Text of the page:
We were regulars at the local record shop. Most afternoons we’d go there after school. LPs cost $1.79 apiece. We bought lots of them. The proprietor of the shop, Floyd, became our musical mentor. A real live old-school beatnik who sported a classic goatee and the occasional beret (as I recall, he was also openly gay), Floyd had musical knowledge and tastes that were up to the minute and wide-ranging. In his shop we discovered Freak Out!, the first album by Frank Zappa and the Mothers of Invention.
In the fine print on the jackets of those early Zappa albums, this defiant quote always appeared: “The present-day composer refuses to die!—Edgard Varèse.”
We would scratch our heads and ask ourselves: “Just who is this Vah-REEZ-ee guy?”
Then we found the answer. Flipping through the bins in a Greenwich Village record shop, one of my pals came across an album with a photograph of a mad scientist on the cover. The man had long bushy brows rising above intense dark eyes, and a shock of thick wavy hair erupting from his forehead. The title on the disc was The Music of Edgard Varèse—Volume Two.
We soon tracked down Volume One as well. And we immersed ourselves in the fierce sonic geometries of Intégrales, Ionisation, and Poème Électronique. We devoured this music the same way we’d devour a new album by the Beatles. As soon as it would finish playing, we’d flip the record over and play it again. At first the sound was incomprehensible. There seemed to be no rhythm, no melody, no harmony, and no apparent logic to the way one sound followed another. I remember thinking: “There’s nothing to grab on to here. I’ll never be able to know where I am in this stuff!”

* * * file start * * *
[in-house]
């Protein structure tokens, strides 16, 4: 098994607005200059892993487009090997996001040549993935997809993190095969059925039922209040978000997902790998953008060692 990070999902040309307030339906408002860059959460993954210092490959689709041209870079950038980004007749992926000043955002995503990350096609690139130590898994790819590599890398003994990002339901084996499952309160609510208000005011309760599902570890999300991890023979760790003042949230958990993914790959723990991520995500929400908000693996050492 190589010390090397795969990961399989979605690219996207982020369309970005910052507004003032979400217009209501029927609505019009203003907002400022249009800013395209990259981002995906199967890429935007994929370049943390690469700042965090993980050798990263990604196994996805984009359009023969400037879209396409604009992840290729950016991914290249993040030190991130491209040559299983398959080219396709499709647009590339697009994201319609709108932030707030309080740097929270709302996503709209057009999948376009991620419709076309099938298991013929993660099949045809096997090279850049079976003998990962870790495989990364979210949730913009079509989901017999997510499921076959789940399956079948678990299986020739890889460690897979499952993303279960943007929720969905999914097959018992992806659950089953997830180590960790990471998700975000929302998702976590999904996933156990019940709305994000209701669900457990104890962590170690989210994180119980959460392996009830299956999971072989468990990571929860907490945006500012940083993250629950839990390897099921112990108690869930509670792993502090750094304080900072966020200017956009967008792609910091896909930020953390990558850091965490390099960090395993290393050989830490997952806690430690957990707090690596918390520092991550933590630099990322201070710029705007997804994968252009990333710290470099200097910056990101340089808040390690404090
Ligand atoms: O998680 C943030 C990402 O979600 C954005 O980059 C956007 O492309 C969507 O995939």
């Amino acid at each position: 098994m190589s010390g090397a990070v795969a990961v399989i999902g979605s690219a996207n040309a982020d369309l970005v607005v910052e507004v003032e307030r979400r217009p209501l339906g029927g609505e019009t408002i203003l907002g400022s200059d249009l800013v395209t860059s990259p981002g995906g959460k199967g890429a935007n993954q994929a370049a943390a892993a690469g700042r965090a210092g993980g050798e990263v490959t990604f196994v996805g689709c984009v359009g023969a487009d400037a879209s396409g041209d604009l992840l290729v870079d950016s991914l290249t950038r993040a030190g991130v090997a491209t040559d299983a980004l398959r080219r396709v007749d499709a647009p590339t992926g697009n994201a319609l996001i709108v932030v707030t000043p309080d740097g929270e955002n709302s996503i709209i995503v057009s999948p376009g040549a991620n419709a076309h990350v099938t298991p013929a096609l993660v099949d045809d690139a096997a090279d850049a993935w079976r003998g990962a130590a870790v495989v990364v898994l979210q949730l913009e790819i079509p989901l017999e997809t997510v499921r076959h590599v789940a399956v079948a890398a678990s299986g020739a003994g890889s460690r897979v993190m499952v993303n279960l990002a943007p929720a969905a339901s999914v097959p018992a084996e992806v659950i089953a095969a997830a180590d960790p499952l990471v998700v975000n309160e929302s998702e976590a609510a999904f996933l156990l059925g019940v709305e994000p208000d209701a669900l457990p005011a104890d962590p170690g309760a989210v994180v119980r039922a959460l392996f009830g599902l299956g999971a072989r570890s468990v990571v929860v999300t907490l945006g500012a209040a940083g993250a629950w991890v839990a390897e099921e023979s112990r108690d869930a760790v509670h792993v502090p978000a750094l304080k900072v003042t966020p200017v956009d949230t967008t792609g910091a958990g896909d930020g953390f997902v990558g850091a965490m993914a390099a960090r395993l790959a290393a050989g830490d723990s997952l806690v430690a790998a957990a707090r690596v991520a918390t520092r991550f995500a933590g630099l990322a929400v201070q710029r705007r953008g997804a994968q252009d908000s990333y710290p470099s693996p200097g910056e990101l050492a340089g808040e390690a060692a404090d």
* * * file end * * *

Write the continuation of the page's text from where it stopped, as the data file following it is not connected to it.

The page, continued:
But after listening innumerable times we began to hear a few landmarks, certain distinctive constellations standing out amid the chaotic firmament: a single insistent tone from an oboe reiterated like Morse code, an irregular tattoo from a snare drum accented by unison outbursts from the other percussion, a jagged peak of brass and woodwinds piling up to a howling crescendo. We were learning how to listen and how to hear in the forbidding deserts of Varèse. From Varèse to Stravinsky, it didn’t take us long to discover John Coltrane and John Cage, and a whole new world that twisted our ears and expanded our notions of just what music could be.
* * *
From the nearby station it was a short ride on the Erie-Lackawanna Railroad (with a transfer in Hoboken to the IRT “tube” train) to the wonders and temptations of Manhattan. (This was the same commute my father made every day to his office at the downtown headquarters of AT&T.) Whenever we could sneak away, my pals Richard Einhorn and Dennis Keeley and I made forbidden forays into the city. We were all rock drummers, so we’d occasionally go up to Forty-second Street to check out the instruments and buy drumheads, sticks, and hardware at Sam Ash or Manny’s Music. Sometimes we’d go to hear the legendary street musician Moondog, who was usually in the neighborhood of Sixth Avenue and Fifty-third Street. But more often we’d make a beeline for the West Village.
We found out where Varèse had lived, in a narrow town house on Sullivan Street. We’d get off the subway at Christopher Street and walk directly to our hero’s door. By this time, he was no longer alive. Still, we’d stand there, basking in his aura, waiting perhaps for the Sage of Sullivan Street to appear before us. To this day whenever I find myself in the West Village, I walk to 188 Sullivan. Next to the doorbell is a small engraved plate that reads: “Edgard Varèse lived here. 1925–1965.” Standing at that door never fails to stir at least an echo of the awe that I felt as a kid.